“They say walls don’t work. Walls work 100 percent,” Trump said of Democrats who have argued that a border wall would be ineffective. “It’s all a big lie. It’s a big con game.”
The declaration of emergency is expected to be challenged in court, which would keep the money from being used until the challenges are decided, possibly after Trump’s term ends. Both Speaker Nancy Pelosi and Senate Democratic Leader Chuck Schumer also held out the possibility of legal action.
Anticipating a lawsuit, Trump, who has moved the ideological balance of the Supreme Court to the right with the confirmation of his two chosen conservative justices, predicted the legal challenge to his executive action would ultimately go before the high court. “And we’ll win in the Supreme Court,” he said Friday.
The Democratic-controlled House is also contemplating taking up a joint resolution after the Presidents’ Day recess to block Trump’s declaration. Such a measure would likely pass the chamber and force a vote in the GOP-controlled Senate, where it would only need a simple majority to pass. Republicans, who control 51 of the 100 Senate votes, would have to decide whether to support a president from their own party or buck the commander-in-chief over the expansion of executive powers—a complaint Republicans repeatedly levied against President Barack Obama. Senate Majority Leader Mitch McConnell of Kentucky has said he plans to back Trump.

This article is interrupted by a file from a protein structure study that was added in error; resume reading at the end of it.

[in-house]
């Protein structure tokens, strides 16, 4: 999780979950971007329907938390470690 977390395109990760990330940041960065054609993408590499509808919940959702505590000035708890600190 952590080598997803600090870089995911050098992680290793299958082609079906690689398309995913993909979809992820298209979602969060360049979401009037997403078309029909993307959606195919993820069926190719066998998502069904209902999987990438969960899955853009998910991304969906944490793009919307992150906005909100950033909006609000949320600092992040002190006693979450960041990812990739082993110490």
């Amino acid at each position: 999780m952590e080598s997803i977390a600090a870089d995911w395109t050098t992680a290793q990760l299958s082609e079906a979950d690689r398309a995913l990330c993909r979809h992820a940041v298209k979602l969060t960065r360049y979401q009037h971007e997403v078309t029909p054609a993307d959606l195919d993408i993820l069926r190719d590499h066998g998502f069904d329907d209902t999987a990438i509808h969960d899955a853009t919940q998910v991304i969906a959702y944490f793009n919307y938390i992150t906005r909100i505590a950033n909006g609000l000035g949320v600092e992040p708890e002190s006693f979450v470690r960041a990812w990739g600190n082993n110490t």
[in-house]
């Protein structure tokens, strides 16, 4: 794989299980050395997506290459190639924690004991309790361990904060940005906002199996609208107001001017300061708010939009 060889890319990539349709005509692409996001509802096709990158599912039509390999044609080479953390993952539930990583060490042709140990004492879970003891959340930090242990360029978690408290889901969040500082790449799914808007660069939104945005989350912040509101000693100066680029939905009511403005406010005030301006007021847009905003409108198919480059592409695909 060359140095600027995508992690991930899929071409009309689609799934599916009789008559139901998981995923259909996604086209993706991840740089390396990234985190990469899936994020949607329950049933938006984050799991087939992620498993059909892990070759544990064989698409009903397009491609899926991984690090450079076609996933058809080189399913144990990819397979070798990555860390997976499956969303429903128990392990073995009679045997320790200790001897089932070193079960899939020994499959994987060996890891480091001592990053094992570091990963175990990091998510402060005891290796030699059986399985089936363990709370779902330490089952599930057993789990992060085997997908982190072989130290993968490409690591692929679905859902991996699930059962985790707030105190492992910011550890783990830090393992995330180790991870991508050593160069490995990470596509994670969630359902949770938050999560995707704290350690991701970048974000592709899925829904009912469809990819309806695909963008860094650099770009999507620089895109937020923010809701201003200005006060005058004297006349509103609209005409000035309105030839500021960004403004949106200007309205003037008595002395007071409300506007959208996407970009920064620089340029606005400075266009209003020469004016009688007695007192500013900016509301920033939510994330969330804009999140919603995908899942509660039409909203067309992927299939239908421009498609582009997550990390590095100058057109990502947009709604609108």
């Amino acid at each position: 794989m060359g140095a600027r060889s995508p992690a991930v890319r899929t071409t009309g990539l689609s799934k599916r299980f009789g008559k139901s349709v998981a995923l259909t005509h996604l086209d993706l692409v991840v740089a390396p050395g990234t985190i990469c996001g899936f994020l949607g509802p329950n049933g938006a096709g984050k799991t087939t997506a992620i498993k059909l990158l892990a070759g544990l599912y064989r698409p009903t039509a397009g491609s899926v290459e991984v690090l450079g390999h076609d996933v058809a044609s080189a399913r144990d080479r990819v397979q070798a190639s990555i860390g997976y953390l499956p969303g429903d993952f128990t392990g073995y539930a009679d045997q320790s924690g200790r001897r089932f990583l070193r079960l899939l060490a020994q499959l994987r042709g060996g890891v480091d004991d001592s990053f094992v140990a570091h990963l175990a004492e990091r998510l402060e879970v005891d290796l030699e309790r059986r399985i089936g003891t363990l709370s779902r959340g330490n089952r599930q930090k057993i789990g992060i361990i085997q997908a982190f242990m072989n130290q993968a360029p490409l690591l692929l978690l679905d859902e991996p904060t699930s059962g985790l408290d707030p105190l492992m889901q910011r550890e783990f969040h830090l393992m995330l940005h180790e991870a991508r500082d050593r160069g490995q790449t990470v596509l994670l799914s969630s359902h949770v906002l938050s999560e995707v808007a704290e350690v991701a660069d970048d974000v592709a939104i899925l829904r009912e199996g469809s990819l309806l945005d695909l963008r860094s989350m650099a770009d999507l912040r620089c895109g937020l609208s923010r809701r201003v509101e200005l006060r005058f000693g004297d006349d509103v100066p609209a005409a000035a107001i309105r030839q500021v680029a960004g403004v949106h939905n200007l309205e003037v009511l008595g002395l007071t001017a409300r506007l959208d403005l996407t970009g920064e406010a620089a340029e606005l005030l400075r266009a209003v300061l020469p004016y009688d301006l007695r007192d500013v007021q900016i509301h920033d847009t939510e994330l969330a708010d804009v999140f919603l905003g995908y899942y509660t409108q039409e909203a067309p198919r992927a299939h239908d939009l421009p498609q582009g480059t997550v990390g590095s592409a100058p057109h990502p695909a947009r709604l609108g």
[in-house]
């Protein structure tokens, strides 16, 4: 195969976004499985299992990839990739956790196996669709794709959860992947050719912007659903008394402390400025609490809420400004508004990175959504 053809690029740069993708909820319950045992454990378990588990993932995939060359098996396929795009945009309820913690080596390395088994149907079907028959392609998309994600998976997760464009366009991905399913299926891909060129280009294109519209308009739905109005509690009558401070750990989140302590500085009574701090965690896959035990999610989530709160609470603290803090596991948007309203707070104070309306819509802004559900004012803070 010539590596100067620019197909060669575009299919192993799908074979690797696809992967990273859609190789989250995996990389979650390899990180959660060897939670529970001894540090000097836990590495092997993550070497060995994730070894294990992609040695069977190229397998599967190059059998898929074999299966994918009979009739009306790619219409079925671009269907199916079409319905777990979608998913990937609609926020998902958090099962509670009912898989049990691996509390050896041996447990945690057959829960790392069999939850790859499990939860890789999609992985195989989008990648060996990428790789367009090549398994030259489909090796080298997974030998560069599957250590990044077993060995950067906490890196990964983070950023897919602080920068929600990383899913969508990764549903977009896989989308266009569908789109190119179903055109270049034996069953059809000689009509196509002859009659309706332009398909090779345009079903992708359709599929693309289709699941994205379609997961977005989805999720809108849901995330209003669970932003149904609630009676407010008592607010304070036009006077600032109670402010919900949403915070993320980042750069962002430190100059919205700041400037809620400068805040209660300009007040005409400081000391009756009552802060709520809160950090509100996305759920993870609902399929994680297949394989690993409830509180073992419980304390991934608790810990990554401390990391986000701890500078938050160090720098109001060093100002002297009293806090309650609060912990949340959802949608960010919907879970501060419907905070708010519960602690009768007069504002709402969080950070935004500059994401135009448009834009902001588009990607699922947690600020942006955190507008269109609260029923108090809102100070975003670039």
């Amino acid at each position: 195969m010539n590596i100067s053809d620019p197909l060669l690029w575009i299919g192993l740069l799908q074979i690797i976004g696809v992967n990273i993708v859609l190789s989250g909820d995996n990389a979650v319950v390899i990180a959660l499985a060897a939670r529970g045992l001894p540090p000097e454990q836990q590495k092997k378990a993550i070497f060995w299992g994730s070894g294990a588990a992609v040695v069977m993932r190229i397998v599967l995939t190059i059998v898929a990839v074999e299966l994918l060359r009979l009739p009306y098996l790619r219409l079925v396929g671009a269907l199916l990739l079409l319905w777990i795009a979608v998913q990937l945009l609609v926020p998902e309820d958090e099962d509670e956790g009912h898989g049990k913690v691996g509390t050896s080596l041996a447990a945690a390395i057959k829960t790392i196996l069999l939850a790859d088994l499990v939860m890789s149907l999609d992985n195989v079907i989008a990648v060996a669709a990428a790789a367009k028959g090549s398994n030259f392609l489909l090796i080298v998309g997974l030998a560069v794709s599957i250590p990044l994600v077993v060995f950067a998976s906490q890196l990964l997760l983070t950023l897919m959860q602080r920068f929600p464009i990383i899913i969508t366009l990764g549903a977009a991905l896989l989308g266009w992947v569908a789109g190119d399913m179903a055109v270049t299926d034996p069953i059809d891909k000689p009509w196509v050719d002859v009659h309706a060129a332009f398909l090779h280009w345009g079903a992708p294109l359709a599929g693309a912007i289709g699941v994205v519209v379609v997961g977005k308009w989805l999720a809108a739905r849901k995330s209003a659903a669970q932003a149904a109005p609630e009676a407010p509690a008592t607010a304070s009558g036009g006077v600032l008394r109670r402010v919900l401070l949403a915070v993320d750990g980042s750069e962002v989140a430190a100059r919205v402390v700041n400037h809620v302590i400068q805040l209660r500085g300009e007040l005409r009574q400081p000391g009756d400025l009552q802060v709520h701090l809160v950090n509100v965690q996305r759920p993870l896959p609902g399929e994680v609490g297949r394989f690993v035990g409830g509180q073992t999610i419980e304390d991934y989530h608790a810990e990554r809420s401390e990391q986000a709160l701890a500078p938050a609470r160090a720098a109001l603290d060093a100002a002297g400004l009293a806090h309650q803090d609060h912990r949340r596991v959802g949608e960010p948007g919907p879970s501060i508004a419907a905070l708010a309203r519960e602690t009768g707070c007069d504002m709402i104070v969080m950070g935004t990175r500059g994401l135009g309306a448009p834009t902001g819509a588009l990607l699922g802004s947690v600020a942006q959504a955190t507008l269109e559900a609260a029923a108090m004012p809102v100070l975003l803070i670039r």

Another Republican who signaled his support was Rep. Mark Amodei.
“I fully support the President using all other tools necessary to secure our Southwest border, and I look forward to assisting in any way I can,” Amodei said in a release Friday.
Some Republicans, such as Sen. Roy Blunt of Missouri, have argued that the move would set a bad precedent and would allow a future Democratic president to enact policies without the typical input of Congress.
However, even if the resolution were to be approved by Congress, Trump could choose to veto the measure. A two-thirds vote in each chamber would be needed to override a veto. That would mean 67 votes in the Senate, which would require 16 Republicans to break with Trump.
Cortez Masto said Trump’s declaration undermines the bipartisan work of the compromise.